Code Red used to warn residents of bad weather

HUBER HEIGHTS, Ohio (WDTN)- Early warning is key in an emergency weather situation.

One Miami Valley community is turning to technology to help keep residents in the know.

It’s called Code Red and the one-call system has been used by schools for years to notify students and parents of canceled classes.

Now, Huber Heights is using Code Red to alert community members of weather emergencies. Residents can sign up to receive alerts by email, texts, or phone calls.

“If it is coming to your household you will be notified by Code Red and the National Weather Service that that storm is heading directly to you,” said Chief Mark Ashworth. “Rather than just a random siren going off and you having to guess or find some other resource to get that information.”

Residents can log onto the city’s website, enter their home address and select how they would like to receive notifications.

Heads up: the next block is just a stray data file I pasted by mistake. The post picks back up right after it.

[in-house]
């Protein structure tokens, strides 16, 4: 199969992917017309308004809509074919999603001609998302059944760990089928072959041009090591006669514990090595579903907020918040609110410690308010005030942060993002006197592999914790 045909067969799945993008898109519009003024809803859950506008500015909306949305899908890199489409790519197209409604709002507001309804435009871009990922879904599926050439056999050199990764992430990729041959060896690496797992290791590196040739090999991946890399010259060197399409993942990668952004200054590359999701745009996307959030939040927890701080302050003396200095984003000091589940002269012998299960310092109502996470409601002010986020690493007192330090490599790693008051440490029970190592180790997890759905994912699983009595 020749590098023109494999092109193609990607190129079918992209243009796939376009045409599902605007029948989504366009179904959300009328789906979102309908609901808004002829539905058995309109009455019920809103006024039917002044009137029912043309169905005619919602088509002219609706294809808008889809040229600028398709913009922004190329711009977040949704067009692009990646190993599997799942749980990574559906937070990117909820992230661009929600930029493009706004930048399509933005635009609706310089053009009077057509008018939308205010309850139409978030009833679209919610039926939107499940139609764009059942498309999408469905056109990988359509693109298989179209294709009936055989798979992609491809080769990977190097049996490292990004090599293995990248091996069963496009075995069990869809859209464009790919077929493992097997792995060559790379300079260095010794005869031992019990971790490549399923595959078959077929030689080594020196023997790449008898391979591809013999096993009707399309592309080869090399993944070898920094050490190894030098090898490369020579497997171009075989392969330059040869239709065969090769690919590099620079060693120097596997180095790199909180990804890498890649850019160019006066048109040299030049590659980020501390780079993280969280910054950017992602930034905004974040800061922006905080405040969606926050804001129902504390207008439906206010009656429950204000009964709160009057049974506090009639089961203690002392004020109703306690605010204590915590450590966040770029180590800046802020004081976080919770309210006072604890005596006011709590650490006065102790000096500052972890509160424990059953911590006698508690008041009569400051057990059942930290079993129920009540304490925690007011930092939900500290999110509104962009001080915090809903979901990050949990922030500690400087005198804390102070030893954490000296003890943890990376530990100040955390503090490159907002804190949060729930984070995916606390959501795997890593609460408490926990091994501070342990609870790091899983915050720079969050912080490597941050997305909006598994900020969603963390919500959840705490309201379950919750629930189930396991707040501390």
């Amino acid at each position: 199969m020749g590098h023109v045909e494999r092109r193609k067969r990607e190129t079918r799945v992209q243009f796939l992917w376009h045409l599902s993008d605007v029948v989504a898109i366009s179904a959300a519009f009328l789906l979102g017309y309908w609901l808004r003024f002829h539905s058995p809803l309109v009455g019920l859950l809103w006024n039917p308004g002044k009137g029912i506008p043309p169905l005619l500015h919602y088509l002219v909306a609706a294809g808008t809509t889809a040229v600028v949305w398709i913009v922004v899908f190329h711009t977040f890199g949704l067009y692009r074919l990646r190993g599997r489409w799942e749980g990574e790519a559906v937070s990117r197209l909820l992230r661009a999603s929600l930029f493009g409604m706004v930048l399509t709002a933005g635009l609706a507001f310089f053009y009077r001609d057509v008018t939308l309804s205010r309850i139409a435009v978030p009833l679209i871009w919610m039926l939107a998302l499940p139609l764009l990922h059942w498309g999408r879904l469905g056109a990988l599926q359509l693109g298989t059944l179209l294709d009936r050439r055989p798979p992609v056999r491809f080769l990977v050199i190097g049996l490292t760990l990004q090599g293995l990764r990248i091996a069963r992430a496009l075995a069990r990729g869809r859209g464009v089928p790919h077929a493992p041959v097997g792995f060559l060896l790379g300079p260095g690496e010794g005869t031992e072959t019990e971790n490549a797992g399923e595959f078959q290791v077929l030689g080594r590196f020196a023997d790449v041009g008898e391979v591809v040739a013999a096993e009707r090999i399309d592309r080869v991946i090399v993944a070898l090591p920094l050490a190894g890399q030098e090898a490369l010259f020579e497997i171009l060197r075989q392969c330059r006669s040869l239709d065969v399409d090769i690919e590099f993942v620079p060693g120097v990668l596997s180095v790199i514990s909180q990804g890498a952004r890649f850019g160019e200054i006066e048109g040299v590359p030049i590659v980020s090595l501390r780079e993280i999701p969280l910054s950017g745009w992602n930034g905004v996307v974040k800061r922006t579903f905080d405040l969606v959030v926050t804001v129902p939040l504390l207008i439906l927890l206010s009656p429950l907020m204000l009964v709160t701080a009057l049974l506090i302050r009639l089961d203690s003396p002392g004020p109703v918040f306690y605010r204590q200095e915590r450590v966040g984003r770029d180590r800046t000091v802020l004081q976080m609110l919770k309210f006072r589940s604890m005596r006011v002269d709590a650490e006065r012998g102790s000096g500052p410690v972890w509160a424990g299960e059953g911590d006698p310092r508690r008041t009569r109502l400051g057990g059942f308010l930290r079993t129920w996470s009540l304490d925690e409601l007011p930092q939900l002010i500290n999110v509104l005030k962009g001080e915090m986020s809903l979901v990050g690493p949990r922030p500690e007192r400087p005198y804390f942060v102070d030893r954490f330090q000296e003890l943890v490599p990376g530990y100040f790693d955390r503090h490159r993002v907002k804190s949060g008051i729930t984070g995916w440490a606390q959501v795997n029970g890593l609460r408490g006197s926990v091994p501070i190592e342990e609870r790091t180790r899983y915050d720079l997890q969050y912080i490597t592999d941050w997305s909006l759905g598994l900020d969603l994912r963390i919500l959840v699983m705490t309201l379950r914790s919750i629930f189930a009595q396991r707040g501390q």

Chief Ashworth said currently only about 30% of the city’s 14,000 residents are signed up for weather alerts.

At a yearly expense of $20,000 thousand, compared to $20,000 per siren, the Chief said Code Red is not only effective, it is cost effective too.

“Traditionally sirens were a good thing and in some areas, especially rural communities that don’t have cell service or don’t have the ability to connect through a smart phone. We’re fortunate in this area, very populated, very densely populated, and I believe this is a better option than a tornado siren,” he said.

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